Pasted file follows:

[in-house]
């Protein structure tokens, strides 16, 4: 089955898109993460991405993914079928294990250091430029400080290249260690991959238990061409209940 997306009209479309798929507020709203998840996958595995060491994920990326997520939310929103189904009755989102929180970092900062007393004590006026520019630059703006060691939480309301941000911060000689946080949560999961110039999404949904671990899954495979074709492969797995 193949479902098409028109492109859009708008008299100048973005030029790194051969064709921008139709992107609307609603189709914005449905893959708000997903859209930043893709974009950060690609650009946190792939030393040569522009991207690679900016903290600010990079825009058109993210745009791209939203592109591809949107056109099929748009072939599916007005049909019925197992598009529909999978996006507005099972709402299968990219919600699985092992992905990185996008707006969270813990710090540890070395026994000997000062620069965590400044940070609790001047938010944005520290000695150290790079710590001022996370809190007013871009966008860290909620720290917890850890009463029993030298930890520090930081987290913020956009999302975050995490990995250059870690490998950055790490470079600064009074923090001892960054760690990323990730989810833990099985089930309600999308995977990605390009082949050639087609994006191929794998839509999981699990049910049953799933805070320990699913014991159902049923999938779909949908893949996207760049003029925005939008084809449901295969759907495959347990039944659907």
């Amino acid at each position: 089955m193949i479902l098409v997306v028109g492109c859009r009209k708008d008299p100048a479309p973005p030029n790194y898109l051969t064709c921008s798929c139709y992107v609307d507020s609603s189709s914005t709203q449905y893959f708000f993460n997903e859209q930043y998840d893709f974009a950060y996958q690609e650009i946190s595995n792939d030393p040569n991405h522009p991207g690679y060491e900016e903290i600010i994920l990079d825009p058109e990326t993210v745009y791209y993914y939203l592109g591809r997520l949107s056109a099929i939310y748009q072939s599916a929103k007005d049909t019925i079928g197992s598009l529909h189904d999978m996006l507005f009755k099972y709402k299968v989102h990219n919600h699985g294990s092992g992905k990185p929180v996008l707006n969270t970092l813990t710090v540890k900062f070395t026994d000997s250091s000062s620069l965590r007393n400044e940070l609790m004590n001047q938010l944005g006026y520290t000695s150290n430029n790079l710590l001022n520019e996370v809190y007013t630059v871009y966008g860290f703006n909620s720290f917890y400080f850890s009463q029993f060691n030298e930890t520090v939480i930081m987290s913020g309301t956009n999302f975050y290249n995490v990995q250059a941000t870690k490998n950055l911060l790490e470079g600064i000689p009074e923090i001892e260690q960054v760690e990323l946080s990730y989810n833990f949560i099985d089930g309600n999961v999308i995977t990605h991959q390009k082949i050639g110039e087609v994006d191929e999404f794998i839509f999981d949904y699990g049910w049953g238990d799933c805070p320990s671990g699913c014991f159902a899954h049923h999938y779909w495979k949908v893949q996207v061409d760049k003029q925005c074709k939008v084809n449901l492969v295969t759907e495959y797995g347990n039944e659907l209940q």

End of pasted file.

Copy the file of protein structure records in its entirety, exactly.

[in-house]
């Protein structure tokens, strides 16, 4: 089955898109993460991405993914079928294990250091430029400080290249260690991959238990061409209940 997306009209479309798929507020709203998840996958595995060491994920990326997520939310929103189904009755989102929180970092900062007393004590006026520019630059703006060691939480309301941000911060000689946080949560999961110039999404949904671990899954495979074709492969797995 193949479902098409028109492109859009708008008299100048973005030029790194051969064709921008139709992107609307609603189709914005449905893959708000997903859209930043893709974009950060690609650009946190792939030393040569522009991207690679900016903290600010990079825009058109993210745009791209939203592109591809949107056109099929748009072939599916007005049909019925197992598009529909999978996006507005099972709402299968990219919600699985092992992905990185996008707006969270813990710090540890070395026994000997000062620069965590400044940070609790001047938010944005520290000695150290790079710590001022996370809190007013871009966008860290909620720290917890850890009463029993030298930890520090930081987290913020956009999302975050995490990995250059870690490998950055790490470079600064009074923090001892960054760690990323990730989810833990099985089930309600999308995977990605390009082949050639087609994006191929794998839509999981699990049910049953799933805070320990699913014991159902049923999938779909949908893949996207760049003029925005939008084809449901295969759907495959347990039944659907």
């Amino acid at each position: 089955m193949i479902l098409v997306v028109g492109c859009r009209k708008d008299p100048a479309p973005p030029n790194y898109l051969t064709c921008s798929c139709y992107v609307d507020s609603s189709s914005t709203q449905y893959f708000f993460n997903e859209q930043y998840d893709f974009a950060y996958q690609e650009i946190s595995n792939d030393p040569n991405h522009p991207g690679y060491e900016e903290i600010i994920l990079d825009p058109e990326t993210v745009y791209y993914y939203l592109g591809r997520l949107s056109a099929i939310y748009q072939s599916a929103k007005d049909t019925i079928g197992s598009l529909h189904d999978m996006l507005f009755k099972y709402k299968v989102h990219n919600h699985g294990s092992g992905k990185p929180v996008l707006n969270t970092l813990t710090v540890k900062f070395t026994d000997s250091s000062s620069l965590r007393n400044e940070l609790m004590n001047q938010l944005g006026y520290t000695s150290n430029n790079l710590l001022n520019e996370v809190y007013t630059v871009y966008g860290f703006n909620s720290f917890y400080f850890s009463q029993f060691n030298e930890t520090v939480i930081m987290s913020g309301t956009n999302f975050y290249n995490v990995q250059a941000t870690k490998n950055l911060l790490e470079g600064i000689p009074e923090i001892e260690q960054v760690e990323l946080s990730y989810n833990f949560i099985d089930g309600n999961v999308i995977t990605h991959q390009k082949i050639g110039e087609v994006d191929e999404f794998i839509f999981d949904y699990g049910w049953g238990d799933c805070p320990s671990g699913c014991f159902a899954h049923h999938y779909w495979k949908v893949q996207v061409d760049k003029q925005c074709k939008v084809n449901l492969v295969t759907e495959y797995g347990n039944e659907l209940q």